18. Katzung BG, ed. Basic and Clinical Pharmacology. 7th ed. Stamford, Conn: Appleton & Lange; 1998. 635-52, 706-22.

  19. Betterle C, Greggio NA, Volpato M. Clinical review 93: autoimmune polyglandular syndrome type 1. J Clin Endocrinol Metab. 1998 Apr. 83(4):1049-55. [Medline]. [Full Text].

  20. Eisenbarth GS, Gottlieb PA. The immunoendocrinopathy syndromes. Larsen PR, Kronenberg HM, Melmed S, et al, eds. Williams Textbook of Endocrinology. 10th ed. Philadelphia, Pa: Saunders; 2003. 1763-76.

  21. Halonen M, Eskelin P, Myhre AG, et al. AIRE mutations and human leukocyte antigen genotypes as determinants of the autoimmune polyendocrinopathy-candidiasis-ectodermal dystrophy phenotype. J Clin Endocrinol Metab. 2002 Jun. 87(6):2568-74. [Medline]. [Full Text].

  22. Hannigan NR, Jabs K, Perez-Atayde AR, et al. Autoimmune interstitial nephritis and hepatitis in polyglandular autoimmune syndrome. Pediatr Nephrol. 1996 Aug. 10(4):511-4. [Medline].

  23. Hogenauer C, Meyer RL, Netto GJ, et al. Malabsorption due to cholecystokinin deficiency in a patient with autoimmune polyglandular syndrome type I. N Engl J Med. 2001 Jan 25. 344(4):270-4. [Medline].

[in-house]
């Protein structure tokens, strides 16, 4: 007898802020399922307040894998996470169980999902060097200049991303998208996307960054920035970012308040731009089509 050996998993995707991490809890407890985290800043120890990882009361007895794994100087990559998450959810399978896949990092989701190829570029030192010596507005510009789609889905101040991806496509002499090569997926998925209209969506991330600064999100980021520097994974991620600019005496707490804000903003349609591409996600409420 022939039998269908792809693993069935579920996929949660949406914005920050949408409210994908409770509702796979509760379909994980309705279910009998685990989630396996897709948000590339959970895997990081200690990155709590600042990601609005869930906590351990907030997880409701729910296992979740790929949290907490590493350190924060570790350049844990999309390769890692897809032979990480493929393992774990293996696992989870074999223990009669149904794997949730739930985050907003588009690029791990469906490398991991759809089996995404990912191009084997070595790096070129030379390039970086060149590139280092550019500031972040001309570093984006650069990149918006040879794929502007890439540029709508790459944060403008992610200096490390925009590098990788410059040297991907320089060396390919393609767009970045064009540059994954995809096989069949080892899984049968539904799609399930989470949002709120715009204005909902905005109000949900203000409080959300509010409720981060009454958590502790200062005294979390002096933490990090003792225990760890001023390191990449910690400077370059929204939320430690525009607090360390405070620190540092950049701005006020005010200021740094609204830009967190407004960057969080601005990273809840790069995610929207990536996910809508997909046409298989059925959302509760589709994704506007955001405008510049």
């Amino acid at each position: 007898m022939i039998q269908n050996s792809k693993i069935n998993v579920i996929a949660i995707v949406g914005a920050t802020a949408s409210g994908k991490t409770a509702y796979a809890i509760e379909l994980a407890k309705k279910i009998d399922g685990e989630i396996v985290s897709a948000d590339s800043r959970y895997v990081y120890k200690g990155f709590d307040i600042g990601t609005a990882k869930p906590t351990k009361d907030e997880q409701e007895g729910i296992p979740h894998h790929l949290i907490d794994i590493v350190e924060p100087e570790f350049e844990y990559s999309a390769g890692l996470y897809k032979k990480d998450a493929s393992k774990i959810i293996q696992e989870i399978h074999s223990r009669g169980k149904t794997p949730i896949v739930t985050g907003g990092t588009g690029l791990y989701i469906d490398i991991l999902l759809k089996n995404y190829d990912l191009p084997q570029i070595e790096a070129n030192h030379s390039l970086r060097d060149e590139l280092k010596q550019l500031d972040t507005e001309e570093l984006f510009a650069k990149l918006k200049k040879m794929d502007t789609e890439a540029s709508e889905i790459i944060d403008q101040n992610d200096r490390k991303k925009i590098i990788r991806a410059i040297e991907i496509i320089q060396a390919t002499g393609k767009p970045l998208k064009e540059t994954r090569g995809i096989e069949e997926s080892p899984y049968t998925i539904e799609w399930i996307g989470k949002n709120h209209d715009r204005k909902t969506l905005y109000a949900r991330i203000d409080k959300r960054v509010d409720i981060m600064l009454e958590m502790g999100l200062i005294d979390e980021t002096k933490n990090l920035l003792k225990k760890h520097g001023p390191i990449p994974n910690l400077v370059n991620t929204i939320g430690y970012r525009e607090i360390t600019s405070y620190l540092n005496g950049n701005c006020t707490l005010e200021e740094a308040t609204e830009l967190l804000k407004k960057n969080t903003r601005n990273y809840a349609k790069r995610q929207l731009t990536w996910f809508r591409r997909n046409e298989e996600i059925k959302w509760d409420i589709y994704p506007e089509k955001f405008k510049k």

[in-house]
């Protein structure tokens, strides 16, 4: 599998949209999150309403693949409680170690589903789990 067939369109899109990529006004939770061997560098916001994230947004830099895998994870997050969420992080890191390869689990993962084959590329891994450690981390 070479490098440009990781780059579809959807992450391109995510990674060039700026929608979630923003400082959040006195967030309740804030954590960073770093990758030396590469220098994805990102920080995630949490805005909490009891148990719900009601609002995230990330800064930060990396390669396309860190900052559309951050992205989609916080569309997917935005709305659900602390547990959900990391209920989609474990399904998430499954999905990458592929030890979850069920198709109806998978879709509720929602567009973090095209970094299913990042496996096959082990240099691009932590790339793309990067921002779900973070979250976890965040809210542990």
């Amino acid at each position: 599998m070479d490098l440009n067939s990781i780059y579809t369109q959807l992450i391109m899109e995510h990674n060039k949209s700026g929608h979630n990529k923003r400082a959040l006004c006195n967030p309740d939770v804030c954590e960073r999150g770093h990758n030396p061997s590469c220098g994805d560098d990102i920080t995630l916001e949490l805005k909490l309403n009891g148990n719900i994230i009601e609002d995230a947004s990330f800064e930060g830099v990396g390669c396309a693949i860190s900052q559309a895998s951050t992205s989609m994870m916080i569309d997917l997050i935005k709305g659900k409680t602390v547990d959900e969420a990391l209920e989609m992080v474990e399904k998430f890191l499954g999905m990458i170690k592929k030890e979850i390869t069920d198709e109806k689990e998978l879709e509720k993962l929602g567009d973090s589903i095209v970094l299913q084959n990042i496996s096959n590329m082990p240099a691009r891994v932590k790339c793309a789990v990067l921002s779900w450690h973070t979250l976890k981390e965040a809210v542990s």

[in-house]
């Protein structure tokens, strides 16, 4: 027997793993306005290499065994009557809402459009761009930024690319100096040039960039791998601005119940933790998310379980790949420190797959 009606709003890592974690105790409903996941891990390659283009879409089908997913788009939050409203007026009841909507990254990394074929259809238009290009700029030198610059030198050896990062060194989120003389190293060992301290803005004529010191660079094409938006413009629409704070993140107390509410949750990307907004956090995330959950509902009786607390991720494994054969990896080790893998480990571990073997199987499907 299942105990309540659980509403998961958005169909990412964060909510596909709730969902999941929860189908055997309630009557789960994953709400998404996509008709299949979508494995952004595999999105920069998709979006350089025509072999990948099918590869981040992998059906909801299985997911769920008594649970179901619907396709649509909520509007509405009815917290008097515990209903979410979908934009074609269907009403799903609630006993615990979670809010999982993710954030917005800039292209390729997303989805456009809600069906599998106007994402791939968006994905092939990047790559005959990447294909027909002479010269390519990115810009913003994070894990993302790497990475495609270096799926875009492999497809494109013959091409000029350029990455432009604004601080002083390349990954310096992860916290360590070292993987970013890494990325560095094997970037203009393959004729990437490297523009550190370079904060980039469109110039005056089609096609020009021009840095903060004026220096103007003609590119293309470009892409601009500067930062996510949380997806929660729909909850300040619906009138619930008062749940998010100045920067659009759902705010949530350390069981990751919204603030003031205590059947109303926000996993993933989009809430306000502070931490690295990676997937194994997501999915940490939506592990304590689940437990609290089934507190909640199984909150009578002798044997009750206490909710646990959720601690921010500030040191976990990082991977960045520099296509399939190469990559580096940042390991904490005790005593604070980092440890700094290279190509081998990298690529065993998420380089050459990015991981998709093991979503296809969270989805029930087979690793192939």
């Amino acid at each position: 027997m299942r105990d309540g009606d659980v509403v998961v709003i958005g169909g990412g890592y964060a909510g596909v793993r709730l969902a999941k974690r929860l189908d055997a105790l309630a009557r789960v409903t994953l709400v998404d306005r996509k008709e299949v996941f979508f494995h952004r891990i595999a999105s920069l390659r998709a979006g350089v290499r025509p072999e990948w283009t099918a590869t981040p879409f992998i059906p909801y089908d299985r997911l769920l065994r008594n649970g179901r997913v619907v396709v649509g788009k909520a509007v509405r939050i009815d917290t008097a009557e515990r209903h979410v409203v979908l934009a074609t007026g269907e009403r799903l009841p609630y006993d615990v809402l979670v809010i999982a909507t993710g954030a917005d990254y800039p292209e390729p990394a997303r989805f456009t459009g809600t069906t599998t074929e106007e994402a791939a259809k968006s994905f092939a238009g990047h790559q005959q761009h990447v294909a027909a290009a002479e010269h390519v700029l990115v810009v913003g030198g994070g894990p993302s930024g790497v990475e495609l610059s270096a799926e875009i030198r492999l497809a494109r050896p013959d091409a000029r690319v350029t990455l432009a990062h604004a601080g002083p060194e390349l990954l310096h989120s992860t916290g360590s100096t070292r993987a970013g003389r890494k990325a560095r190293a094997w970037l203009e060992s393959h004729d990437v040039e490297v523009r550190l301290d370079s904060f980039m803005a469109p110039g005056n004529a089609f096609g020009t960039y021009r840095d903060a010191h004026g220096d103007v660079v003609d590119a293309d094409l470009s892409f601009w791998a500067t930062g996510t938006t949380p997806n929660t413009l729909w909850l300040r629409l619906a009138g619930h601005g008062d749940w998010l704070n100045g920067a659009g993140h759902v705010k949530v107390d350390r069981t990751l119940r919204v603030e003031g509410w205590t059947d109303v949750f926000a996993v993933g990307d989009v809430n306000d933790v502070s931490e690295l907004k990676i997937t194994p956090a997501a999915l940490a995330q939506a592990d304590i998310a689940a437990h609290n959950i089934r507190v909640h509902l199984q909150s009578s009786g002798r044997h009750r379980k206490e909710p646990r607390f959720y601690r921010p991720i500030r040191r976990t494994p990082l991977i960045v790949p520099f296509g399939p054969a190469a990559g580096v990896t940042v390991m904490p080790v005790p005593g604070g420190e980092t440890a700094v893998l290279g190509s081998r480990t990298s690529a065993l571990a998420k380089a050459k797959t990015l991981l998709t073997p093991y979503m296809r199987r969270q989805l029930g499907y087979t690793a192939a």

24. Muir A, Schatz DA, Maclaren NK. Polyglandular failure syndromes. DeGroot LJ, et al, eds. Endocrinology. 3rd ed. Philadelphia, Pa: Saunders; 1995. 3013-22.

  25. Myhre AG, Halonen M, Eskelin P, et al. Autoimmune polyendocrine syndrome type 1 (APS I) in Norway. Clin Endocrinol (Oxf). 2001 Feb. 54(2):211-7. [Medline].

  26. Nieman LK. Causes of primary adrenal insufficiency (Addison's disease). www.uptodate.com. Available at http://www.utdol.com/utd/content/topic.do?topicKey=adrenal/7188&view. Accessed: May, 10, 2006.

  27. Obermayer-Straub P, Manns MP. Autoimmune polyglandular syndromes. Baillieres Clin Gastroenterol. 1998 Jun. 12(2):293-315. [Medline].

  28. Rybojad M, Abimelec P, Feuilhade M, et al. [Familial chronic mucocutaneous candidiasis associated with autoimmune polyendocrinopathy. Treatment with fluconazole: 3 cases]. Ann Dermatol Venereol. 1999 Jan. 126(1):54-6. [Medline].

  29. Soderbergh A, Myhre AG, Ekwall O, et al. Prevalence and clinical associations of 10 defined autoantibodies in autoimmune polyendocrine syndrome type I. J Clin Endocrinol Metab. 2004 Feb. 89(2):557-62. [Medline]. [Full Text].

  30. Beers MH, Berkow R, eds. The Merck Manual of Diagnosis and Therapy. 17th ed. Whitehouse Station, NJ: Merck; 1999. 119-20.

  31. Toonkel R, Levine M, Gardner L. Erythropoietin-deficient anemia associated with autoimmune polyglandular syndrome type I. Am J Hematol. 2004 Feb. 75(2):84-8. [Medline].

Previous
Next
 
 
 
 
All material on this website is protected by copyright, Copyright © 1994-2016 by WebMD LLC. This website also contains material copyrighted by 3rd parties.